Concert Preview: Strings Attached

Emerald City Music's spring 2017 season kicks off with a bold performance of all-string chamber music. "Strings Attached" features four unique works, each with an eclectic arrangement of strings. Read more about the program below:



The evening kicks off with music by Antonin Dvorak, a famed 19th century Bohemian composer who made an iconic voyage to "The New World" to help shape America's musical identity. 


DVORAK – Terzetto in C Major for Two Violins and Viola, op. 74 (1887)

At this time: Composed over a few days in January 1887, the year that the United States signed the naval base lease of Pearl Harbor, work began on the Eiffel Tower in Paris, and the first-ever Groundhog Day was observed in Punxsutawney, Pennsylvania. 

Inspiration: While living in Prague, Antonin Dvorak would often rent a room of his home to students. One such student was Josef Kruis, a chemist and amateur violinist studying with Jan Pelikan. The combination of two violins and viola is very unusual, and Dvorak intended the work to be played by Kruis and Pelikan, with the composer himself playing the viola. 

Fun fact: The Terzetto was written just five years before Dvorak left his homeland to voyage to the United States. While in the US from 1892-1895, Dvorak was charged with defining America's musical voice, and when not teaching in New York City, he traveled by train to Spillville, Iowa and as far North as St. Paul, Minnesota. 


ARENSKY – String Quartet No. 2, for Violin, Viola, and Two Cellos (1894)

At this time: Composed in 1894, the year Karl Benz receives the US Patent for the gasoline-driven automobile, and the US Congress creates the Bureau of Immigration. 

Inspiration: The quartet is dedicated to the memory of Pytor Illich Tchaikovsky, whose recent death affected Arensky profoundly. The opening Moderato draws from a mournful Russian liturgical chant, and the second movement is based on Tchaikovksy's own song, "The Christ Child Had a Garden". The final movement borrows themes from a Russian funeral mass before a triumphant ending, celebrating the eternal nature of Tchaikovsky's music. 

Fun fact: Arensky has an Antarctic glacier named after him, the "Arensky Glacier". It flows south from Beethoven Peninsula (Alexander Island) into the north end of Boccherini Inlet.


MARTINU – Three Madrigals for Violin and Viola, H. 313 (1947)

At the time: Composed in 1947, the year that the World War II Peace Treaties were signed, President Harry Truman introduces his anti-communism Truman Doctrine, and baseball legend Jackie Robinson was named "Rookie of the Year" by Sporting News.

Inspiration: In an 1942 interview, Martinu stated, "I have been influenced by many things, but most of all by the national music of Czechoslovakia, by the music of Debussy, and by the English madrigals... I recognized something of Bohemian folk music in these madrigals." Following the devastation of World War II, Martinu - exhausted and in poor health - traveled to the United States, where he wrote this piece.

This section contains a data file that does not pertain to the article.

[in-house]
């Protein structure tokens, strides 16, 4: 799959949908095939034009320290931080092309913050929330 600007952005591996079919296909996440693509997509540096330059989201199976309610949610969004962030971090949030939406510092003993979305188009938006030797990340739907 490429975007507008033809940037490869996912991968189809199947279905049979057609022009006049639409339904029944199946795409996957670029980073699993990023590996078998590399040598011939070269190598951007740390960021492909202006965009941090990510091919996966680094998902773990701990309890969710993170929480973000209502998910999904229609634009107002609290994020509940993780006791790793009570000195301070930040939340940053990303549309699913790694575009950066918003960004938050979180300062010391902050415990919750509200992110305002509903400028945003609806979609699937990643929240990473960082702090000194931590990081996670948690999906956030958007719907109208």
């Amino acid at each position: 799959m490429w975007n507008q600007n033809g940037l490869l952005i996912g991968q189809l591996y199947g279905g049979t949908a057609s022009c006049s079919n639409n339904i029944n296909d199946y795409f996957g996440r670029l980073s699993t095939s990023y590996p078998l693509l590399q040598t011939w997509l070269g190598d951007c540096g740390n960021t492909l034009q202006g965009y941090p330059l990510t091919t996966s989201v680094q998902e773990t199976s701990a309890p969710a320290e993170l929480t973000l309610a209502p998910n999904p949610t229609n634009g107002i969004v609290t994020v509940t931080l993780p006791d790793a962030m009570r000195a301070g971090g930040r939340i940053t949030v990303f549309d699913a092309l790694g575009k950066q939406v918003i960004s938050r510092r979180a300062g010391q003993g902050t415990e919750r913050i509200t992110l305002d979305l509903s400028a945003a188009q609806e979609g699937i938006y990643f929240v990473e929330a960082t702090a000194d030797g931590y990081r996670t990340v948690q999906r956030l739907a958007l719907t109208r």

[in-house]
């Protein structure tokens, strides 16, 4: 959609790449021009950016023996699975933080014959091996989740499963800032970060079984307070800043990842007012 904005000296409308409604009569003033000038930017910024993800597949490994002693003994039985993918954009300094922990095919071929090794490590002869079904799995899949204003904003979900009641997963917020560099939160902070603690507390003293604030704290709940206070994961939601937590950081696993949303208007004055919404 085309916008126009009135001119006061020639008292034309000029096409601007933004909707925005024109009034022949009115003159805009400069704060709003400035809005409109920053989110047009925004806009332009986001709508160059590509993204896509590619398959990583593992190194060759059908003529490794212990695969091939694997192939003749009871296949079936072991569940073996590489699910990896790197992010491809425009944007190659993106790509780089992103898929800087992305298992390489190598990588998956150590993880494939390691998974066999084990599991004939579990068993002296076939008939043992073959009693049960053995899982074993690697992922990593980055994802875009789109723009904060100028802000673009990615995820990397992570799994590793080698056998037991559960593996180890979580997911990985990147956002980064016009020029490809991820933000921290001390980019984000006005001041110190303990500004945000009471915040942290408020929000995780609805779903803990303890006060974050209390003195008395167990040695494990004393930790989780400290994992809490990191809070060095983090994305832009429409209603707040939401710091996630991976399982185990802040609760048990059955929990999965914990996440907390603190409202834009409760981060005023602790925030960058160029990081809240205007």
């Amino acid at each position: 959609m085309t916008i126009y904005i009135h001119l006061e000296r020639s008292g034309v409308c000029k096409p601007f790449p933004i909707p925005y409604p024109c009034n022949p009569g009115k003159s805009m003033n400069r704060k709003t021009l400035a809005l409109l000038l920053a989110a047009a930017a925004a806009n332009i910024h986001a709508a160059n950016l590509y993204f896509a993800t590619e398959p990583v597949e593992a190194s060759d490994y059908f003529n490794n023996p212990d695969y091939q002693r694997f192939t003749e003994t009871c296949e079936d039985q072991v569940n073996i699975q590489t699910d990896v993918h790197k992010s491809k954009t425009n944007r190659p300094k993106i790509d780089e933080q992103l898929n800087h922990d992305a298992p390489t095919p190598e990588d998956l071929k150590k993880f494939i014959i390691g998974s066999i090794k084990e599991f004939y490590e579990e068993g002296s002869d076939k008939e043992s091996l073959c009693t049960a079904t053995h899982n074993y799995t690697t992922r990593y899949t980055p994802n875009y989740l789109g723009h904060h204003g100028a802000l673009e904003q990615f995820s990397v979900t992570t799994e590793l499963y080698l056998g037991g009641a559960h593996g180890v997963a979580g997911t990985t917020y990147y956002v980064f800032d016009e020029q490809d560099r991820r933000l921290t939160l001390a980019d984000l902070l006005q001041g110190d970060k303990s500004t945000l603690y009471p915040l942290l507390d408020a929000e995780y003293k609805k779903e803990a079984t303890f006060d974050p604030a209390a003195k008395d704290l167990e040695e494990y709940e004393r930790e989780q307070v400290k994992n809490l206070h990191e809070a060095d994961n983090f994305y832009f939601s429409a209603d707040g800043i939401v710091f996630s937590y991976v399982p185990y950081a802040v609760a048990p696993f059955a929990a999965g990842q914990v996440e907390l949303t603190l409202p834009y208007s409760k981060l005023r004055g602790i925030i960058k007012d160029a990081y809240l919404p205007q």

Fun fact: The piece was written for and dedicated to violist Lillian Fuchs and her brother, violinist Joseph Fuchs. Lillian kept many pupils, including Isaac Stern, Pinchas Zuckerman, and Dorothy DeLay (one of the teachers of our Artistic Director, violinist Kristin Lee).


BRAHMS - String Sextet no. 2 in G Major, op. 36 (1864-1865)

At the time: Composed from 1864-1865, during the American Civil War, Cornell University is chartered in Ithaca NY, and Lewis Carroll publishes the book, "Alice's Adventures in Wonderland".

Inspiration: This work is composed for two violins, two violas, and two cellos, and was written in the country surroundings of Lichtental in the Southwest of Germany bordering France. During this time, Brahms's heart was torn between two life-long loves: Clara Schumann and Agathe von Siebold, and the work contains references to each throughout. 

Fun fact: While the Sextet was composed in Germany, it received its first performance in Boston, Massachusetts on October 11, 1866 at the Mendelssohn Quintet Club. It was Brahms's first premiere in the United States.



Emerald City Music is proud to present a high-caliber cast of classical soloists and chamber musicians, including:

Ani Aznavoorian, cello (principal cellist of Camerata Pacifica) 
David Requiro, cello (First Prize Winner of the 2008 Naumburg International Violoncello Competition) 
Kristin Lee, violin (Avery Fisher Career Grant winner) 
Roberto Diaz, viola (CEO of the Curtis Institute of Music) 
Tessa Lark, violin (Winner of the 2012 Naumburg International Violin Competition) 
Yura Lee, viola (Artist of the Chamber Music Society of Lincoln Center) 
Ani Kavafian, violin (35th year performing with The Chamber Music Society of Lincoln Center, and professor at Yale University)



February 10, 2017 - 415 Westlake in South Lake Union, Seattle
Cost: $45, includes open bar

February 11, 2017 - The Washington Center Mainstage, Olympia
Cost $28 general, $43 premium, $10 students